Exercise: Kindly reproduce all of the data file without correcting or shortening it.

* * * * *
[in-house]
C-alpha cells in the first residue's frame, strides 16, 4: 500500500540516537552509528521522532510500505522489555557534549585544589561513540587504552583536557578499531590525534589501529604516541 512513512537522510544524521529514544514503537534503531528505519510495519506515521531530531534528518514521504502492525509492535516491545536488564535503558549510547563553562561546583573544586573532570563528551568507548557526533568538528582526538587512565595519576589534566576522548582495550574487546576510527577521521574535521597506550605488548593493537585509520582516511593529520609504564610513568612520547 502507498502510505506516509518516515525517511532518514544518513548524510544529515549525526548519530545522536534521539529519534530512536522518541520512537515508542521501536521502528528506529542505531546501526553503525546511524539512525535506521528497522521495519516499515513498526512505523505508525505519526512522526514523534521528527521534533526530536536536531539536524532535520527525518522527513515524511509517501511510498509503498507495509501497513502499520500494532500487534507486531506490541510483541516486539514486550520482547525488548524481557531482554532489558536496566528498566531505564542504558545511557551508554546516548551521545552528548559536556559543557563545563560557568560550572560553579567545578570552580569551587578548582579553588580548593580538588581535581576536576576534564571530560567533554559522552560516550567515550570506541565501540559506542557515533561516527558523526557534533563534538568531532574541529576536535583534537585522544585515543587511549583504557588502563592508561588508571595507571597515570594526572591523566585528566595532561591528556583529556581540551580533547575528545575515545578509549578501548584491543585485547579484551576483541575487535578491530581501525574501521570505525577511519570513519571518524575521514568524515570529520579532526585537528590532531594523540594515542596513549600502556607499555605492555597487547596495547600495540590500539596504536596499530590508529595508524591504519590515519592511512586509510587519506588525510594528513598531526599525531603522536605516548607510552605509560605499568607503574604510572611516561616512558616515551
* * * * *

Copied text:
[in-house]
C-alpha cells in the first residue's frame, strides 16, 4: 500500500540516537552509528521522532510500505522489555557534549585544589561513540587504552583536557578499531590525534589501529604516541 512513512537522510544524521529514544514503537534503531528505519510495519506515521531530531534528518514521504502492525509492535516491545536488564535503558549510547563553562561546583573544586573532570563528551568507548557526533568538528582526538587512565595519576589534566576522548582495550574487546576510527577521521574535521597506550605488548593493537585509520582516511593529520609504564610513568612520547 502507498502510505506516509518516515525517511532518514544518513548524510544529515549525526548519530545522536534521539529519534530512536522518541520512537515508542521501536521502528528506529542505531546501526553503525546511524539512525535506521528497522521495519516499515513498526512505523505508525505519526512522526514523534521528527521534533526530536536536531539536524532535520527525518522527513515524511509517501511510498509503498507495509501497513502499520500494532500487534507486531506490541510483541516486539514486550520482547525488548524481557531482554532489558536496566528498566531505564542504558545511557551508554546516548551521545552528548559536556559543557563545563560557568560550572560553579567545578570552580569551587578548582579553588580548593580538588581535581576536576576534564571530560567533554559522552560516550567515550570506541565501540559506542557515533561516527558523526557534533563534538568531532574541529576536535583534537585522544585515543587511549583504557588502563592508561588508571595507571597515570594526572591523566585528566595532561591528556583529556581540551580533547575528545575515545578509549578501548584491543585485547579484551576483541575487535578491530581501525574501521570505525577511519570513519571518524575521514568524515570529520579532526585537528590532531594523540594515542596513549600502556607499555605492555597487547596495547600495540590500539596504536596499530590508529595508524591504519590515519592511512586509510587519506588525510594528513598531526599525531603522536605516548607510552605509560605499568607503574604510572611516561616512558616515551